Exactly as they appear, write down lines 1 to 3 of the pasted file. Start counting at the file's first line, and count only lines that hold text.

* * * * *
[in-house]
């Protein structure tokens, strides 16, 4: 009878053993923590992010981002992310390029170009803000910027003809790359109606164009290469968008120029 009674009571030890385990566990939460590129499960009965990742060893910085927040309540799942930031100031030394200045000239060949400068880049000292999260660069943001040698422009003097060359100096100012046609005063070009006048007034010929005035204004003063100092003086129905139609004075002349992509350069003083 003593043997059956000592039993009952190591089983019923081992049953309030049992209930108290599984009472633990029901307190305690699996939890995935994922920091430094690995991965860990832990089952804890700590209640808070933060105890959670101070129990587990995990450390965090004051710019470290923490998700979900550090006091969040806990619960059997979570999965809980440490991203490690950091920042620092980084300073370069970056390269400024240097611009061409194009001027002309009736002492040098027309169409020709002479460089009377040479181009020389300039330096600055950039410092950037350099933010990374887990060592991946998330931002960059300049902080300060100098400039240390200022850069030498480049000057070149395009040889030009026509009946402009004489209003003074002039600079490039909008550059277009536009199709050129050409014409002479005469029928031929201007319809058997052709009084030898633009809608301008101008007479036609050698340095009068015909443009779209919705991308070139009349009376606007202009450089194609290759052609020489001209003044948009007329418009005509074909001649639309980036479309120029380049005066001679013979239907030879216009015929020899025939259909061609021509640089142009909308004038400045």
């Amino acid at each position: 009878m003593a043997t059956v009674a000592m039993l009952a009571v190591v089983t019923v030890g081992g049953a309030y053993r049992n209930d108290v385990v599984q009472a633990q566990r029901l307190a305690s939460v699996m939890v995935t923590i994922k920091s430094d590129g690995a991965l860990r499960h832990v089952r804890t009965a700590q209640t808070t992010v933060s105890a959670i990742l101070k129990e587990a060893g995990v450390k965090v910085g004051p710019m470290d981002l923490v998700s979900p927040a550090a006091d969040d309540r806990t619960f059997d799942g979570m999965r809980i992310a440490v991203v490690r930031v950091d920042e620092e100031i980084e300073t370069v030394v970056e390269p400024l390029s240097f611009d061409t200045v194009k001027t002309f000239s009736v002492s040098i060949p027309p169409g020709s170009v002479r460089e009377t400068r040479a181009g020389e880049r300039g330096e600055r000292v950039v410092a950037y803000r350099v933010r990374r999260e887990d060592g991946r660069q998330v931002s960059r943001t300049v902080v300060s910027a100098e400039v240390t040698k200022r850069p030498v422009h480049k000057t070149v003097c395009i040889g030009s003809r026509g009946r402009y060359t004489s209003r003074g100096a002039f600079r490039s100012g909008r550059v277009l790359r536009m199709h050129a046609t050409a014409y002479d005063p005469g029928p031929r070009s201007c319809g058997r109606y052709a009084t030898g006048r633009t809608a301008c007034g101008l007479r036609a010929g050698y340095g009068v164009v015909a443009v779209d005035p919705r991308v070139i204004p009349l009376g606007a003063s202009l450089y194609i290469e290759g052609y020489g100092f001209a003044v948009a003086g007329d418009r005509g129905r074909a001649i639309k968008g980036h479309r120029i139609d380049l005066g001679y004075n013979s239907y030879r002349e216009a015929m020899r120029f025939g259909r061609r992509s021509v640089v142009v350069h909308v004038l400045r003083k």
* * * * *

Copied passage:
[in-house]
């Protein structure tokens, strides 16, 4: 009878053993923590992010981002992310390029170009803000910027003809790359109606164009290469968008120029 009674009571030890385990566990939460590129499960009965990742060893910085927040309540799942930031100031030394200045000239060949400068880049000292999260660069943001040698422009003097060359100096100012046609005063070009006048007034010929005035204004003063100092003086129905139609004075002349992509350069003083 003593043997059956000592039993009952190591089983019923081992049953309030049992209930108290599984009472633990029901307190305690699996939890995935994922920091430094690995991965860990832990089952804890700590209640808070933060105890959670101070129990587990995990450390965090004051710019470290923490998700979900550090006091969040806990619960059997979570999965809980440490991203490690950091920042620092980084300073370069970056390269400024240097611009061409194009001027002309009736002492040098027309169409020709002479460089009377040479181009020389300039330096600055950039410092950037350099933010990374887990060592991946998330931002960059300049902080300060100098400039240390200022850069030498480049000057070149395009040889030009026509009946402009004489209003003074002039600079490039909008550059277009536009199709050129050409014409002479005469029928031929201007319809058997052709009084030898633009809608301008101008007479036609050698340095009068015909443009779209919705991308070139009349009376606007202009450089194609290759052609020489001209003044948009007329418009005509074909001649639309980036479309120029380049005066001679013979239907030879216009015929020899025939259909061609021509640089142009909308004038400045």
């Amino acid at each position: 009878m003593a043997t059956v009674a000592m039993l009952a009571v190591v089983t019923v030890g081992g049953a309030y053993r049992n209930d108290v385990v599984q009472a633990q566990r029901l307190a305690s939460v699996m939890v995935t923590i994922k920091s430094d590129g690995a991965l860990r499960h832990v089952r804890t009965a700590q209640t808070t992010v933060s105890a959670i990742l101070k129990e587990a060893g995990v450390k965090v910085g004051p710019m470290d981002l923490v998700s979900p927040a550090a006091d969040d309540r806990t619960f059997d799942g979570m999965r809980i992310a440490v991203v490690r930031v950091d920042e620092e100031i980084e300073t370069v030394v970056e390269p400024l390029s240097f611009d061409t200045v194009k001027t002309f000239s009736v002492s040098i060949p027309p169409g020709s170009v002479r460089e009377t400068r040479a181009g020389e880049r300039g330096e600055r000292v950039v410092a950037y803000r350099v933010r990374r999260e887990d060592g991946r660069q998330v931002s960059r943001t300049v902080v300060s910027a100098e400039v240390t040698k200022r850069p030498v422009h480049k000057t070149v003097c395009i040889g030009s003809r026509g009946r402009y060359t004489s209003r003074g100096a002039f600079r490039s100012g909008r550059v277009l790359r536009m199709h050129a046609t050409a014409y002479d005063p005469g029928p031929r070009s201007c319809g058997r109606y052709a009084t030898g006048r633009t809608a301008c007034g101008l007479r036609a010929g050698y340095g009068v164009v015909a443009v779209d005035p919705r991308v070139i204004p009349l009376g606007a003063s202009l450089y194609i290469e290759g052609y020489g100092f001209a003044v948009a003086g007329d418009r005509g129905r074909a001649i639309k968008g980036h479309r120029i139609d380049l005066g001679y004075n013979s239907y030879r002349e216009a015929m020899r120029f025939g259909r061609r992509s021509v640089v142009v350069h909308v004038l400045r003083k």